Recognition of those quilts is growing. In September, Erick was one of five quilters invited to China as part of the U.S. embassy-sponsored Sum of Many Parts: 25 Quiltmakers from 21st Century America. Another quilt recently appeared in Material Men: Innovation and the Art of Quilting in LaConner, WA. While he’s grateful for the accolades and opportunities, Erick’s commitment to quilting doesn’t depend on it.

“My perception of quilting hasn’t changed—the heart and the essence of it are still the same,” he says. “If the shows and fabrics and markets disappeared, I’d still make quilts, even if I had to chop up my clothes. I forever have the compulsion to keep recreating a whole—to put pieces back together. This is how I do it.”

calling all iowans


There is an upcoming gathering for the creative and curious in Iowa City. New stockist, Home Ec. Workshop is hosting a party on January 25 to celebrate the local connections of an article in issue #16. The piece explores the work of Sonya Darrow who draws upon her Czech heritage and local goodwill as a source for her folkloric creations. The profile was written by Linzee Kull McCray, photographed by Heather Atkinson with make-up services provided by Tonya Kehoe-Anderson. 


men in quilts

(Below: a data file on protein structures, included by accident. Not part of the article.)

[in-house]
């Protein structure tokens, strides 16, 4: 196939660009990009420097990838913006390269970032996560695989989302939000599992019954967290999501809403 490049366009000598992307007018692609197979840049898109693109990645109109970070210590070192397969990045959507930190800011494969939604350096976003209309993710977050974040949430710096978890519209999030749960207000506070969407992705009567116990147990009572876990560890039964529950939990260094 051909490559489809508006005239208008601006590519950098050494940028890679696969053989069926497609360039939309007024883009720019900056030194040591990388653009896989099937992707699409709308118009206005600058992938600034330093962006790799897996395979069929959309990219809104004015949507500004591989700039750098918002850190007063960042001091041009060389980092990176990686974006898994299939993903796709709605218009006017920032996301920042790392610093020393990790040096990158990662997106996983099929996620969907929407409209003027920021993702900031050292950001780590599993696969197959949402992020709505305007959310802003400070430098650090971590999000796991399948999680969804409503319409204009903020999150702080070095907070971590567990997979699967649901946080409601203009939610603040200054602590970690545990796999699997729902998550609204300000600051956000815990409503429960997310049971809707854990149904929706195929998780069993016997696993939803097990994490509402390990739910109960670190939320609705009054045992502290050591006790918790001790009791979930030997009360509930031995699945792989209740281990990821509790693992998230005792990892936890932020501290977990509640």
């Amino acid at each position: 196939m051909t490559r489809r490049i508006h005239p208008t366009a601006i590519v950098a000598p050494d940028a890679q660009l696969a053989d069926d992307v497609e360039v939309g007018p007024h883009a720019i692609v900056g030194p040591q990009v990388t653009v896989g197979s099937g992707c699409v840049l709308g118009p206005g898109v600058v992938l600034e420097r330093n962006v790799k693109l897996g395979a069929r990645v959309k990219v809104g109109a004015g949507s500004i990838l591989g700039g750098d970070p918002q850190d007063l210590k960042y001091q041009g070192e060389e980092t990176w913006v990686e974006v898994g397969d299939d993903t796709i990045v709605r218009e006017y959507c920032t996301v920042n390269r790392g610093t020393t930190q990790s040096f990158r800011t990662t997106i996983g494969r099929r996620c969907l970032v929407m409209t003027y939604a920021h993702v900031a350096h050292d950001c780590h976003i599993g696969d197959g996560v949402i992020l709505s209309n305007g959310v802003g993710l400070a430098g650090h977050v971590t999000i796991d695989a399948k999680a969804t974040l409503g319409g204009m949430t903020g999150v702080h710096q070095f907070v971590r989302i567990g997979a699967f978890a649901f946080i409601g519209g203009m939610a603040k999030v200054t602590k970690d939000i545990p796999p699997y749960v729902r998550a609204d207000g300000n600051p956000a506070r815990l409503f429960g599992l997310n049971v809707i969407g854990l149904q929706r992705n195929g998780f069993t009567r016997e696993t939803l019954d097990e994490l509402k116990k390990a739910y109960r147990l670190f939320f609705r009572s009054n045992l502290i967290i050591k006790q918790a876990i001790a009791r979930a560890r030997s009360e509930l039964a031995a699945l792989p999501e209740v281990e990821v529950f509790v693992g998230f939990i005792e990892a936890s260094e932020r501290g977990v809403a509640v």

When I'm preparing content for the blog, I sometimes like to pick a topic and just search and browse and brainstorm and see what comes up. For me, it is a really fresh way to find content to post... rather than just visiting my usual roster of popular blogs, I find new sites and usually discover a wormhole of interesting things.

My topic this week started broadly as men in craft, but, inspired by Adrienne Breaux's profile of Luke Haynes in the current issue (that's him in the video above) and yesterday's feature on the quilting fabric designs by Mark Cesarik, I decided to focus on "men in quilts."

I encourage you to pick up issue #16 to discover more about Luke Haynes, an architect-turned-quilter.

Luke is often the subject of his own quilts.

Luke is often the subject of his own quilts.

"My most recent works have been investigating nostalgia and function. I work with quilts because they embody these subconsciously while lending a unique materiality to the process and resultant product. I can work with disparate pieces of fabric and create a cohesive final product that is greater than the sum of its parts."

thread week: an eclectic stash

Artist:  Vicky Lindo

Artist: Vicky Lindo

As this post goes live, we'll be deep in the midst of thread, vintage finds and crafty friends. Sounds like a perfect Saturday eh? When Janine recently visited STASH, and discovered a kindred spirit, we knew it would be the perfect place to hold our Embroidery Bee and Issue #16 launch. 

In addition to her thriving business, STASH proprietress Veronica Murphy maintains an amazingly eclectic Pinterest pressence. If you aren't able to join us visiting her boards will give you a taste of the STASH experience. 

Artist:  Jose Romussi  Image Source:  The Jealous Curator